Call me, so I'll be there in time for dinner.

Move them to the cool side of the grill, meat side down, and baste with your concoction. Cover for 10 minutes.

Flip, baste, cover, and give them another ten minutes.

Let's eat.


Dave Scantland
Executive director
dscantland@eGstaff.org
eG Ethics signatory

Eat more chicken skin.

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It has been a while but I did this with some beef short ribs one time...

I put a little rack in my biggest Le Creuset. I put some liquid in the bottom. The ribs had been marinaded overnight. I put the ribs on the rack, put the lid on and put it into a 225F oven, best I remember. I basted a few times with the sauce toward the end of the cooking time (which I don't remember). I also don't remember exactly what the sauce was but I left the lid off at the end, turned the temperature up, and it formed a lovely glaze. The result was lovely and melt in your mouth. I tried a similar technique with pork ribs. The problem was that I didn't have a heavy pot with a lid like a LC that would hold enough for more than two servings. Then I got a smoker and quit tinkering with the oven techniques.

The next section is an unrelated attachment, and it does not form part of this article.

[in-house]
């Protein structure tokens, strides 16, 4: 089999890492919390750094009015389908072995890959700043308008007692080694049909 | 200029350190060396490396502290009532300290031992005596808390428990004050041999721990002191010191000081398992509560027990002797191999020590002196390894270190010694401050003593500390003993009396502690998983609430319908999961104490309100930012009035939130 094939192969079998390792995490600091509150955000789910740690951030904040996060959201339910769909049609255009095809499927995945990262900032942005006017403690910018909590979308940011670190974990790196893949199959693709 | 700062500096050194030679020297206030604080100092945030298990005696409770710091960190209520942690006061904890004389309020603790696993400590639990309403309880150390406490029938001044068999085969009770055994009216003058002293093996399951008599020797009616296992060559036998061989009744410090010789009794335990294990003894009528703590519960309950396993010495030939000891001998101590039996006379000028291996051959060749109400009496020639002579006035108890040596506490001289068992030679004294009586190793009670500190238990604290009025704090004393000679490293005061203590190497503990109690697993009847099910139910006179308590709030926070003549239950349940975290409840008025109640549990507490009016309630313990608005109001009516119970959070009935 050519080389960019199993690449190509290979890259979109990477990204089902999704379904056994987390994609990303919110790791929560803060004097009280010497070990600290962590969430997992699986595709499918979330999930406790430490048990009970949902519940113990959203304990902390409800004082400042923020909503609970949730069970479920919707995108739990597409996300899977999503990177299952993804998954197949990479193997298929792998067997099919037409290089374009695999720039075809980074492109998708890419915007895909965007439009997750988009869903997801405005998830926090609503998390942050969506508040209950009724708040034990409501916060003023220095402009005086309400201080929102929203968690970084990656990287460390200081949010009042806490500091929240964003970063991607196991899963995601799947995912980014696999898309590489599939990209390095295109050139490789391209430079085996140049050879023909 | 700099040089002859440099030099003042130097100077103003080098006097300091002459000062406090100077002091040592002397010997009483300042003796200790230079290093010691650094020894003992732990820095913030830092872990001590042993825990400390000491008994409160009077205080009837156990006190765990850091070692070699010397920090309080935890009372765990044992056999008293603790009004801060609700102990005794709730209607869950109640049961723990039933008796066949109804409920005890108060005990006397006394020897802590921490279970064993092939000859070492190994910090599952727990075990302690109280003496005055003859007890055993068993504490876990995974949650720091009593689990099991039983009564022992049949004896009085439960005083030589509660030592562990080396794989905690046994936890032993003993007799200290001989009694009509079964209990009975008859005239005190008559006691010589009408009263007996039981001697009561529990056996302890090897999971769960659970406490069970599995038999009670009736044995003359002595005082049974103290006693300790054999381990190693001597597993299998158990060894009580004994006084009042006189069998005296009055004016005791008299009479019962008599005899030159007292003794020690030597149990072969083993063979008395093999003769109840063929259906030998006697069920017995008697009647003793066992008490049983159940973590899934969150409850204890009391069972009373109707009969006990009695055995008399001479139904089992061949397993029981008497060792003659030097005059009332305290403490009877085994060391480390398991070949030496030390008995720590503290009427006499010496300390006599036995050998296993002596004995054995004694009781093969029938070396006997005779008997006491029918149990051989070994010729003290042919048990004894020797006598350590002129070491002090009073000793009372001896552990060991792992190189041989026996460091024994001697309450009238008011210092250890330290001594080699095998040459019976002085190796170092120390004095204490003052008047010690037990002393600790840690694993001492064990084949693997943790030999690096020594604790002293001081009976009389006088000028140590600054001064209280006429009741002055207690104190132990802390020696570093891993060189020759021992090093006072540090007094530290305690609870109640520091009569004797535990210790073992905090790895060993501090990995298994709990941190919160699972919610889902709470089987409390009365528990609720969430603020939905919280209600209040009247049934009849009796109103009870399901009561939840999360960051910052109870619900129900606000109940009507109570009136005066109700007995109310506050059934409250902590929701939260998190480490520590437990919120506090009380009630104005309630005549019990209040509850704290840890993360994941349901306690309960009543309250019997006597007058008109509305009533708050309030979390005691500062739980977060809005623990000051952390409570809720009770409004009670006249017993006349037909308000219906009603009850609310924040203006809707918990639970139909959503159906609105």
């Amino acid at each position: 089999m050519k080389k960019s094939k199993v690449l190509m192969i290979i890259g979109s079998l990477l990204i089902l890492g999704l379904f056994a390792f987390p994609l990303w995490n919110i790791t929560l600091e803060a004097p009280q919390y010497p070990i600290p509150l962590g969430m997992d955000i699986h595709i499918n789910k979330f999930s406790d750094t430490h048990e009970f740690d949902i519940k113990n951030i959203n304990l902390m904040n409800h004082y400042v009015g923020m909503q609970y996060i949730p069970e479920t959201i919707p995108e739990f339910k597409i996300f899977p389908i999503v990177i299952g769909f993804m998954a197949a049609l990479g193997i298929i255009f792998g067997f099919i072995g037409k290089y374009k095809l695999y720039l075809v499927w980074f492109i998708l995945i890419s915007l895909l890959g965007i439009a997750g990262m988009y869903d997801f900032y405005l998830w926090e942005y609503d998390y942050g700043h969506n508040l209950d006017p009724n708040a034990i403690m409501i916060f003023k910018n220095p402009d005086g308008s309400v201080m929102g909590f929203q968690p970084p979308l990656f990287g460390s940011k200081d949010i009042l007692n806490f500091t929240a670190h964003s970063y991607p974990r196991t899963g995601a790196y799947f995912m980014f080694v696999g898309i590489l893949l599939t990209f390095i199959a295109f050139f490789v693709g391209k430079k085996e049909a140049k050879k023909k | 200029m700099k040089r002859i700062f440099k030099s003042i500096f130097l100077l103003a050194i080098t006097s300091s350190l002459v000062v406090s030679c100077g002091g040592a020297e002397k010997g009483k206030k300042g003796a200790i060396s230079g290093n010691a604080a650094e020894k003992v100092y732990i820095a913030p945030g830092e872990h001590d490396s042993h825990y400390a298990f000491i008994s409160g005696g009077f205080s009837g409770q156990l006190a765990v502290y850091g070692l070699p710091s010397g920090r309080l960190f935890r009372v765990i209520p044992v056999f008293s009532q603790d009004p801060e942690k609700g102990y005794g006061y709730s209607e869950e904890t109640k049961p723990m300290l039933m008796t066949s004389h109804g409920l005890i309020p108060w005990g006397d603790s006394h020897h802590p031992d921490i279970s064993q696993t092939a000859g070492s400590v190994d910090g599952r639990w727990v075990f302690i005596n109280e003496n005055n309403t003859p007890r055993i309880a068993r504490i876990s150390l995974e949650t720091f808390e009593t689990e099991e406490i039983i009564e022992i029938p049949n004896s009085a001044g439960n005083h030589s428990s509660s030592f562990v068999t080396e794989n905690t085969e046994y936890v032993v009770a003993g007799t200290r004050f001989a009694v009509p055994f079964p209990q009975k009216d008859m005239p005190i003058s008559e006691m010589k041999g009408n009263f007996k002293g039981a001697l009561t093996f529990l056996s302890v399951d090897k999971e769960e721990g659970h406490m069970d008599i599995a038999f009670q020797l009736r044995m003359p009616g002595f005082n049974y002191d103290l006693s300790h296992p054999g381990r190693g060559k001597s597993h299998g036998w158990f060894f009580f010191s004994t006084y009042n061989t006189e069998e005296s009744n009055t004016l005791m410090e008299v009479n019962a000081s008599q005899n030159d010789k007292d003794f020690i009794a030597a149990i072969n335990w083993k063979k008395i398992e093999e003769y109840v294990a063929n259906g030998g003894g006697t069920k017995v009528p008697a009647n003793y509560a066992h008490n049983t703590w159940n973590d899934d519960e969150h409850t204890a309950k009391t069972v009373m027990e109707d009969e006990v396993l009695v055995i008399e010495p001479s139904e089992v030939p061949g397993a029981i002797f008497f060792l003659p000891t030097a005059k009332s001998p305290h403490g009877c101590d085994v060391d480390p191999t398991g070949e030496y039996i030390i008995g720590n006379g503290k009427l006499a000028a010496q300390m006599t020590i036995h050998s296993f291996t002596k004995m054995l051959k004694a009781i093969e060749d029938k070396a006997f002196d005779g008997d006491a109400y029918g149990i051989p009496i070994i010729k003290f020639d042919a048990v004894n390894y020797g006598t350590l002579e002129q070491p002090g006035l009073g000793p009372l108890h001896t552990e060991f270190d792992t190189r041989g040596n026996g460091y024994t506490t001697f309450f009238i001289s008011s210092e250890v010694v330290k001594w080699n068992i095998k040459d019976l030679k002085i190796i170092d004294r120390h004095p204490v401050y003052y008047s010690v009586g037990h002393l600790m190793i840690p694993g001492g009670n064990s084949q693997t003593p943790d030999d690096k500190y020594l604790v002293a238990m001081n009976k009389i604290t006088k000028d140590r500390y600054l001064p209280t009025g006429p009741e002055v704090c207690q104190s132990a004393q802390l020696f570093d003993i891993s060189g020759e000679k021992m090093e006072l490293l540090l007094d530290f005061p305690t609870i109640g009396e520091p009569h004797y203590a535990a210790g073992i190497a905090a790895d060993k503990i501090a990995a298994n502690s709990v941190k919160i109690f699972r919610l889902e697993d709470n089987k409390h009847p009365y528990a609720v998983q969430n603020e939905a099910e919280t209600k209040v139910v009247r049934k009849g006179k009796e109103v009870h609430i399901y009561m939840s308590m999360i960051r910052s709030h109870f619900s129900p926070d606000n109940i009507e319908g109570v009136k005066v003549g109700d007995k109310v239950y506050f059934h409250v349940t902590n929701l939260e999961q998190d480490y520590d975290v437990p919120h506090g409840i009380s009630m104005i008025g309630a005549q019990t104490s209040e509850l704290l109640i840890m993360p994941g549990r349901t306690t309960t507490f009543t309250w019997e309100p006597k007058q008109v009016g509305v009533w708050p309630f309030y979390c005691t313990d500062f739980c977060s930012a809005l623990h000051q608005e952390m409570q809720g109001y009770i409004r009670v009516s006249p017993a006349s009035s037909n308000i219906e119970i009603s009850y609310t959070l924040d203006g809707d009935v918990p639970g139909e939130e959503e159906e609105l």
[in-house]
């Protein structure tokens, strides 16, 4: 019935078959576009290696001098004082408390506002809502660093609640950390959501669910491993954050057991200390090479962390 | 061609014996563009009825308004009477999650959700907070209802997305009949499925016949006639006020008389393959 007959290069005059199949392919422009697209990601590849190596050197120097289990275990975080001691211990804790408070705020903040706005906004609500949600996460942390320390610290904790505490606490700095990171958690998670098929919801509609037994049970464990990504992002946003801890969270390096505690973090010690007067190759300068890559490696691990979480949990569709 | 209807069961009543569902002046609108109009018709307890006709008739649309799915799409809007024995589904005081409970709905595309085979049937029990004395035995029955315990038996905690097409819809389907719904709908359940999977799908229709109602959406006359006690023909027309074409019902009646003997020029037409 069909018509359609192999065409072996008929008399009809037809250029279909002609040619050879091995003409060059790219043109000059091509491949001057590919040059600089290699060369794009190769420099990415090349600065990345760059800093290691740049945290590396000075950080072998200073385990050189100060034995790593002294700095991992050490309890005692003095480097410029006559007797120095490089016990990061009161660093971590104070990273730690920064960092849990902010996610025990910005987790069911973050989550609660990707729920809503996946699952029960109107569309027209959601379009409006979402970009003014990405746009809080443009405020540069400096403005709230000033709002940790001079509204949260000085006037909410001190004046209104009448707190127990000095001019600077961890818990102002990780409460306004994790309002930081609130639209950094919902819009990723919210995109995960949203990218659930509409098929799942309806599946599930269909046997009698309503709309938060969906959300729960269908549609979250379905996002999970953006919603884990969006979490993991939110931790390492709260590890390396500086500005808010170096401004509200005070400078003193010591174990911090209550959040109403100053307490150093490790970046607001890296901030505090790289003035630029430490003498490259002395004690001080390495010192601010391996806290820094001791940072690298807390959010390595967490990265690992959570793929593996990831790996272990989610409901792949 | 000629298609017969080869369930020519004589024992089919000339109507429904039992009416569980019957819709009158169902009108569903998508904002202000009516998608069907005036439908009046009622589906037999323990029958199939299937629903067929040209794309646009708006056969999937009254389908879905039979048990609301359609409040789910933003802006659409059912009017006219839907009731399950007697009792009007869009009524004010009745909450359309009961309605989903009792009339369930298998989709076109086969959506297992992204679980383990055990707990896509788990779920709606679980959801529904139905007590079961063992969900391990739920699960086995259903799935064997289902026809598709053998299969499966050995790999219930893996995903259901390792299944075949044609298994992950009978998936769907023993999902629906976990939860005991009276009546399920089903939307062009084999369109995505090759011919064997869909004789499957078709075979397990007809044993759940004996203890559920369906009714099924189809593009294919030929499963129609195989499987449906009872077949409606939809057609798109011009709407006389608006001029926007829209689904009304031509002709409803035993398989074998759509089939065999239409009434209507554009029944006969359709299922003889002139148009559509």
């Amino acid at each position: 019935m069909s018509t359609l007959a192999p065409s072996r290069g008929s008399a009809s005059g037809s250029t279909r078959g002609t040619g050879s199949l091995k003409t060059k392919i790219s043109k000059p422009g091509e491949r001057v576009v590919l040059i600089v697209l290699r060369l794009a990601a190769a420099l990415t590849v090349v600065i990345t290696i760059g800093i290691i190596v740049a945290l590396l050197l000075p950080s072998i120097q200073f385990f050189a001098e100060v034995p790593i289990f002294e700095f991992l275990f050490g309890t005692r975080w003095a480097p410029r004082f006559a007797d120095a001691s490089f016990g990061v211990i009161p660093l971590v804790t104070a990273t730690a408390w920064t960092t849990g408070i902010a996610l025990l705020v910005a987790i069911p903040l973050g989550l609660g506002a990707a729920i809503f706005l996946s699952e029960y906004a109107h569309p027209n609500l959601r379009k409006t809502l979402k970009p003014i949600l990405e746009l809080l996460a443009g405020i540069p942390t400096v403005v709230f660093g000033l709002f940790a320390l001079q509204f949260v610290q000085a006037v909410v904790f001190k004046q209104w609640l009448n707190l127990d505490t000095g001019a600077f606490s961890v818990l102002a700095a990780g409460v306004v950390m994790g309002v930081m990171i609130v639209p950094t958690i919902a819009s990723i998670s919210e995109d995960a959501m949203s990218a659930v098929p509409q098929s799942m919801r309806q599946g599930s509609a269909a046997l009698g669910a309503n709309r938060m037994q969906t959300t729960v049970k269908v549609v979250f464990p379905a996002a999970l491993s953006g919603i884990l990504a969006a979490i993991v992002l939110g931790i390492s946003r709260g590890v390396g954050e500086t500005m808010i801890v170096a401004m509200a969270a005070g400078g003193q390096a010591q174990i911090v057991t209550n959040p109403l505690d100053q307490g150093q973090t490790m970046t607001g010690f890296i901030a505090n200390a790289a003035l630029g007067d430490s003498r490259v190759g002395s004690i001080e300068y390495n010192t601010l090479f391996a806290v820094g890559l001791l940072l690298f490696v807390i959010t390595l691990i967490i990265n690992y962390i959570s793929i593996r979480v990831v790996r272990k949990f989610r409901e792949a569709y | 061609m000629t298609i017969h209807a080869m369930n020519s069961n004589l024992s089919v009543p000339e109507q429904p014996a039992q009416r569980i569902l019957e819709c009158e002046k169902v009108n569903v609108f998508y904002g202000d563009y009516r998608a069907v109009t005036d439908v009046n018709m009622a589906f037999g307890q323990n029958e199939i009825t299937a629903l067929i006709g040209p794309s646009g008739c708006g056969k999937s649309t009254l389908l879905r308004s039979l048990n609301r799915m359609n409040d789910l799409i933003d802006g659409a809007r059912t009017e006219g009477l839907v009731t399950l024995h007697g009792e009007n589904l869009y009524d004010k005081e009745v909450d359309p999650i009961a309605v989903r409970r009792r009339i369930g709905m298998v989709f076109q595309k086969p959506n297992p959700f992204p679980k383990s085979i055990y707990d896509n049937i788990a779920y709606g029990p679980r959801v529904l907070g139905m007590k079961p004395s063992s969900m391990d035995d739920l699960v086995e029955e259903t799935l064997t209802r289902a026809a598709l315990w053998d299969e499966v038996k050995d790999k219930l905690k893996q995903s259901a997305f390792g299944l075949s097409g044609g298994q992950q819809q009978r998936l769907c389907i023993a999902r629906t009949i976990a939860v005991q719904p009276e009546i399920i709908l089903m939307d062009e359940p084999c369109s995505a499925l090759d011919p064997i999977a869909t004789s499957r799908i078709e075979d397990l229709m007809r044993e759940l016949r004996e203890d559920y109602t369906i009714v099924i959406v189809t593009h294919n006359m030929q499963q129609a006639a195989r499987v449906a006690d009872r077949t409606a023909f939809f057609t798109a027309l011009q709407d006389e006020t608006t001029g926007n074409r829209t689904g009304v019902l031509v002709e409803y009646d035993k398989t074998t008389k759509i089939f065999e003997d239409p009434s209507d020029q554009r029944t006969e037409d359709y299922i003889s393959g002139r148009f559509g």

Linda LaRose aka "fifi"

"Having spent most of my life searching for truth in the excitement of science, I am now in search of the perfectly seared foie gras without any sweet glop." Linda LaRose

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Braise.